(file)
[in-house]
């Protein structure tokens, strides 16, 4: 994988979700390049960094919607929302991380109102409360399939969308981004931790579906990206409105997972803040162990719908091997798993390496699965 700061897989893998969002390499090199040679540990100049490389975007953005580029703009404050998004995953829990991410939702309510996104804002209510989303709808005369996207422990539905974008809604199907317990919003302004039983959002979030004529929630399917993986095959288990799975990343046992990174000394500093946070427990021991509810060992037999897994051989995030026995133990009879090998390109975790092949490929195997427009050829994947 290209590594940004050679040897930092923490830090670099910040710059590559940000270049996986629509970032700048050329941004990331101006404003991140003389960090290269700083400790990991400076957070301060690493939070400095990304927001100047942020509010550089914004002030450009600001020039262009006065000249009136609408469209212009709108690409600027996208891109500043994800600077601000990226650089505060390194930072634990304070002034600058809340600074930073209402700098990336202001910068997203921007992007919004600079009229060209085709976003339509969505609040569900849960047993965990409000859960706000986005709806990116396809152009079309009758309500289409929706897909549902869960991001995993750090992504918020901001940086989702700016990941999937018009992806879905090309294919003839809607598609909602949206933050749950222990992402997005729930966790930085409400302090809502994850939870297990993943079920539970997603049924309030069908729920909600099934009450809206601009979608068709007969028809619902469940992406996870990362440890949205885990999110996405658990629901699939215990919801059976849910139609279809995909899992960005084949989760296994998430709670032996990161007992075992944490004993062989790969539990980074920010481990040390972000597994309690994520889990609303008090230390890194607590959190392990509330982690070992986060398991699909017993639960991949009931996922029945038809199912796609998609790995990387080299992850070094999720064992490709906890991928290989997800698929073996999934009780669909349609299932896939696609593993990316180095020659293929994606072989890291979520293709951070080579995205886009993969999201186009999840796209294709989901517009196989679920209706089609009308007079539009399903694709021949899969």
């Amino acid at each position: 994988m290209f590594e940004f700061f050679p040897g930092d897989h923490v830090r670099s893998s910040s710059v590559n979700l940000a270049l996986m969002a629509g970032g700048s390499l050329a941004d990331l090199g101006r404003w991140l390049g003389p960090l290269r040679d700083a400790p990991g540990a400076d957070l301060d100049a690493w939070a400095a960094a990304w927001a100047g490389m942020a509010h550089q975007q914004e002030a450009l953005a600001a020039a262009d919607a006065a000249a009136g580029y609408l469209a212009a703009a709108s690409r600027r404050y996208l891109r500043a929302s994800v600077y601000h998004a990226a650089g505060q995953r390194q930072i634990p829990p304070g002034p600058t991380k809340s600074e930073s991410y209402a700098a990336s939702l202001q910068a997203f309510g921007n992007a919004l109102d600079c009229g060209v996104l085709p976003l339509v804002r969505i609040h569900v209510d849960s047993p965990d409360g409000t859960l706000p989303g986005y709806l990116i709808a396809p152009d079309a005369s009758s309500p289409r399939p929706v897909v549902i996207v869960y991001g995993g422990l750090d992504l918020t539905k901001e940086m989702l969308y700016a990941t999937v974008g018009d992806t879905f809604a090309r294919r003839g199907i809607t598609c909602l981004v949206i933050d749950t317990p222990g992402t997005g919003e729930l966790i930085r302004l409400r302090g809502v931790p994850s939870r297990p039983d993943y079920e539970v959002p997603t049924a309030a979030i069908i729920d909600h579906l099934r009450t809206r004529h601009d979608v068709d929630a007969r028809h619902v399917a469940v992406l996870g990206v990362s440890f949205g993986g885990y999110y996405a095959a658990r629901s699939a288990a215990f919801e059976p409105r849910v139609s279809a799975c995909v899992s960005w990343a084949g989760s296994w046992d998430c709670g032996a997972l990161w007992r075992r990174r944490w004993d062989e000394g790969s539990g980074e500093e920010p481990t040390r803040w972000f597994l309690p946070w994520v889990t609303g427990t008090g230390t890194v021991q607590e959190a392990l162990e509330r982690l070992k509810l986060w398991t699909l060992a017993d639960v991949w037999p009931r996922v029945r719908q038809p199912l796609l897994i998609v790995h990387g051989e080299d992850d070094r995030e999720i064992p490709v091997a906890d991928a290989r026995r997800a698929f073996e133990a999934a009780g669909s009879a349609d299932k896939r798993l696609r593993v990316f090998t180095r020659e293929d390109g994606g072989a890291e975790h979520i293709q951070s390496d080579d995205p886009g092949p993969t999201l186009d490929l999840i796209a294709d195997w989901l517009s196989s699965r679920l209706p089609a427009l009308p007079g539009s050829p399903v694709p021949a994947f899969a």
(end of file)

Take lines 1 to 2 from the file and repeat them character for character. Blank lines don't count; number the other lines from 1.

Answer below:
[in-house]
């Protein structure tokens, strides 16, 4: 994988979700390049960094919607929302991380109102409360399939969308981004931790579906990206409105997972803040162990719908091997798993390496699965 700061897989893998969002390499090199040679540990100049490389975007953005580029703009404050998004995953829990991410939702309510996104804002209510989303709808005369996207422990539905974008809604199907317990919003302004039983959002979030004529929630399917993986095959288990799975990343046992990174000394500093946070427990021991509810060992037999897994051989995030026995133990009879090998390109975790092949490929195997427009050829994947 290209590594940004050679040897930092923490830090670099910040710059590559940000270049996986629509970032700048050329941004990331101006404003991140003389960090290269700083400790990991400076957070301060690493939070400095990304927001100047942020509010550089914004002030450009600001020039262009006065000249009136609408469209212009709108690409600027996208891109500043994800600077601000990226650089505060390194930072634990304070002034600058809340600074930073209402700098990336202001910068997203921007992007919004600079009229060209085709976003339509969505609040569900849960047993965990409000859960706000986005709806990116396809152009079309009758309500289409929706897909549902869960991001995993750090992504918020901001940086989702700016990941999937018009992806879905090309294919003839809607598609909602949206933050749950222990992402997005729930966790930085409400302090809502994850939870297990993943079920539970997603049924309030069908729920909600099934009450809206601009979608068709007969028809619902469940992406996870990362440890949205885990999110996405658990629901699939215990919801059976849910139609279809995909899992960005084949989760296994998430709670032996990161007992075992944490004993062989790969539990980074920010481990040390972000597994309690994520889990609303008090230390890194607590959190392990509330982690070992986060398991699909017993639960991949009931996922029945038809199912796609998609790995990387080299992850070094999720064992490709906890991928290989997800698929073996999934009780669909349609299932896939696609593993990316180095020659293929994606072989890291979520293709951070080579995205886009993969999201186009999840796209294709989901517009196989679920209706089609009308007079539009399903694709021949899969």